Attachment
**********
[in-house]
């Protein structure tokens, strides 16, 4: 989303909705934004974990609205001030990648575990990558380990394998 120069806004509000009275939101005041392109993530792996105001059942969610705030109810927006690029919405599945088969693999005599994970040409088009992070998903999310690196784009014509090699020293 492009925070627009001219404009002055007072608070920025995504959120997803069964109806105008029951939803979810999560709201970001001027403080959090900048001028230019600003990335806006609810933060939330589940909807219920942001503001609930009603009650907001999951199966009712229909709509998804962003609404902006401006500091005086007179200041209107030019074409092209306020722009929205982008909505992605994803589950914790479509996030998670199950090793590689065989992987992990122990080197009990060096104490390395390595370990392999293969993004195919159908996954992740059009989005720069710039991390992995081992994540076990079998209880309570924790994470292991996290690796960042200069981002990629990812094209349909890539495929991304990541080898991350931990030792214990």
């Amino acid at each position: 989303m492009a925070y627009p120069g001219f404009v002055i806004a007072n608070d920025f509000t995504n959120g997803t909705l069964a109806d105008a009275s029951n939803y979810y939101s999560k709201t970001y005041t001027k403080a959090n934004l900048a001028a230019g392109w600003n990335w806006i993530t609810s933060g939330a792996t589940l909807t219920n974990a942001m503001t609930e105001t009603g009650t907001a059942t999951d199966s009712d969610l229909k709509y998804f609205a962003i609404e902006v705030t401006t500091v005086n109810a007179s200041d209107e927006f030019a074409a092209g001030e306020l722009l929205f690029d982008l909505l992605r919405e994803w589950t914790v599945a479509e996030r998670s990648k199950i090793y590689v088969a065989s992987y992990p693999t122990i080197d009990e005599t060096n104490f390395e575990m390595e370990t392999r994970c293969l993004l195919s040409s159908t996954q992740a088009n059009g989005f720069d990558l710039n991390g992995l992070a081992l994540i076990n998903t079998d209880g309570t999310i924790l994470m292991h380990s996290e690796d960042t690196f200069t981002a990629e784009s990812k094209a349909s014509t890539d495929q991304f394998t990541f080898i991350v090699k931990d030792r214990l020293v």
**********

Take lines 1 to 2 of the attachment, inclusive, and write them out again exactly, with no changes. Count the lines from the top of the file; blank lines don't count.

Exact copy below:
[in-house]
């Protein structure tokens, strides 16, 4: 989303909705934004974990609205001030990648575990990558380990394998 120069806004509000009275939101005041392109993530792996105001059942969610705030109810927006690029919405599945088969693999005599994970040409088009992070998903999310690196784009014509090699020293 492009925070627009001219404009002055007072608070920025995504959120997803069964109806105008029951939803979810999560709201970001001027403080959090900048001028230019600003990335806006609810933060939330589940909807219920942001503001609930009603009650907001999951199966009712229909709509998804962003609404902006401006500091005086007179200041209107030019074409092209306020722009929205982008909505992605994803589950914790479509996030998670199950090793590689065989992987992990122990080197009990060096104490390395390595370990392999293969993004195919159908996954992740059009989005720069710039991390992995081992994540076990079998209880309570924790994470292991996290690796960042200069981002990629990812094209349909890539495929991304990541080898991350931990030792214990």